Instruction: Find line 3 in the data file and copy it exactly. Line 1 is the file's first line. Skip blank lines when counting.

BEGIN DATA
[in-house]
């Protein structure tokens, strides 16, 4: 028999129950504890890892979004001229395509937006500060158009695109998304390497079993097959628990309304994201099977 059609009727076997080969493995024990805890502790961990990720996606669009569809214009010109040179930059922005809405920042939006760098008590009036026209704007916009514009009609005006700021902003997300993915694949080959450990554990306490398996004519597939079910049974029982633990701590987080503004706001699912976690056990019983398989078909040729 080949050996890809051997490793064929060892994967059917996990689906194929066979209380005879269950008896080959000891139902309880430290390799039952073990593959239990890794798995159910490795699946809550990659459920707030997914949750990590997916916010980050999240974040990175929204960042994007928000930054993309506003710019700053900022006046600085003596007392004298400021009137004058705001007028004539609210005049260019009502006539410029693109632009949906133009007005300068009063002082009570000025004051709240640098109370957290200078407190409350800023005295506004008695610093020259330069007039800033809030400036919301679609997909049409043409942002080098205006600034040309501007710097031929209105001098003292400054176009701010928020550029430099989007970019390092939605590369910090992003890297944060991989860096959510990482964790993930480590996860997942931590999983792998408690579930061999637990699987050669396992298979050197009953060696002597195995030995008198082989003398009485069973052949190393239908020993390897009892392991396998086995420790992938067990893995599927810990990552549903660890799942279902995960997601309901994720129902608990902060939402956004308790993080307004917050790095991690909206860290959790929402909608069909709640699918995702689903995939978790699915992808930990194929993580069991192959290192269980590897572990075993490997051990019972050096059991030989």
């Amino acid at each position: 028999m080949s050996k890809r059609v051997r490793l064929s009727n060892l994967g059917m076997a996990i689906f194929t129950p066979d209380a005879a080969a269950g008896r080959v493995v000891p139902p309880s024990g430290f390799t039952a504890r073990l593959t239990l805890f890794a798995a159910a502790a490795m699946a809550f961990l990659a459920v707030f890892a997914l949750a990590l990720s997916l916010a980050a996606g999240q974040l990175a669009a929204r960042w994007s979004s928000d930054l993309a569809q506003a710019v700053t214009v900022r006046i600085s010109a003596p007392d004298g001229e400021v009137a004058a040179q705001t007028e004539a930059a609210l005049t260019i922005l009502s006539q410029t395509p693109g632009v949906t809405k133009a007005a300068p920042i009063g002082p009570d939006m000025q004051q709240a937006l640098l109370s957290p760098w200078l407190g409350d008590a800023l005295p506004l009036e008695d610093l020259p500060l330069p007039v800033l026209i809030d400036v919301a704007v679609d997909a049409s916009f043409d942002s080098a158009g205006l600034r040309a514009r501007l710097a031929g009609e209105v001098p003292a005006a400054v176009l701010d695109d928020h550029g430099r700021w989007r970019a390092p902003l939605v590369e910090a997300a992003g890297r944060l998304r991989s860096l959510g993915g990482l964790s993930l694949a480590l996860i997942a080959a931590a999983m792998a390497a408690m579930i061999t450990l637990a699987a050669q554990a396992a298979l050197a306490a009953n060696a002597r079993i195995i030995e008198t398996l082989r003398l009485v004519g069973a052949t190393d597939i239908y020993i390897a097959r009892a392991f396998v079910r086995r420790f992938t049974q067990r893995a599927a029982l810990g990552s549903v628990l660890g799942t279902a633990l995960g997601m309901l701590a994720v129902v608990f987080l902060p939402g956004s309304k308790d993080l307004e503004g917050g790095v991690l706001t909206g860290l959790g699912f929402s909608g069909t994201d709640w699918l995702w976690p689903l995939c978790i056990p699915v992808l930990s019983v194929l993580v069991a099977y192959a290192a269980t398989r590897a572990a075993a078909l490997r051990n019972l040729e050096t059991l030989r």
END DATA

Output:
């Amino acid at each position: 028999m080949s050996k890809r059609v051997r490793l064929s009727n060892l994967g059917m076997a996990i689906f194929t129950p066979d209380a005879a080969a269950g008896r080959v493995v000891p139902p309880s024990g430290f390799t039952a504890r073990l593959t239990l805890f890794a798995a159910a502790a490795m699946a809550f961990l990659a459920v707030f890892a997914l949750a990590l990720s997916l916010a980050a996606g999240q974040l990175a669009a929204r960042w994007s979004s928000d930054l993309a569809q506003a710019v700053t214009v900022r006046i600085s010109a003596p007392d004298g001229e400021v009137a004058a040179q705001t007028e004539a930059a609210l005049t260019i922005l009502s006539q410029t395509p693109g632009v949906t809405k133009a007005a300068p920042i009063g002082p009570d939006m000025q004051q709240a937006l640098l109370s957290p760098w200078l407190g409350d008590a800023l005295p506004l009036e008695d610093l020259p500060l330069p007039v800033l026209i809030d400036v919301a704007v679609d997909a049409s916009f043409d942002s080098a158009g205006l600034r040309a514009r501007l710097a031929g009609e209105v001098p003292a005006a400054v176009l701010d695109d928020h550029g430099r700021w989007r970019a390092p902003l939605v590369e910090a997300a992003g890297r944060l998304r991989s860096l959510g993915g990482l964790s993930l694949a480590l996860i997942a080959a931590a999983m792998a390497a408690m579930i061999t450990l637990a699987a050669q554990a396992a298979l050197a306490a009953n060696a002597r079993i195995i030995e008198t398996l082989r003398l009485v004519g069973a052949t190393d597939i239908y020993i390897a097959r009892a392991f396998v079910r086995r420790f992938t049974q067990r893995a599927a029982l810990g990552s549903v628990l660890g799942t279902a633990l995960g997601m309901l701590a994720v129902v608990f987080l902060p939402g956004s309304k308790d993080l307004e503004g917050g790095v991690l706001t909206g860290l959790g699912f929402s909608g069909t994201d709640w699918l995702w976690p689903l995939c978790i056990p699915v992808l930990s019983v194929l993580v069991a099977y192959a290192a269980t398989r590897a572990a075993a078909l490997r051990n019972l040729e050096t059991l030989r």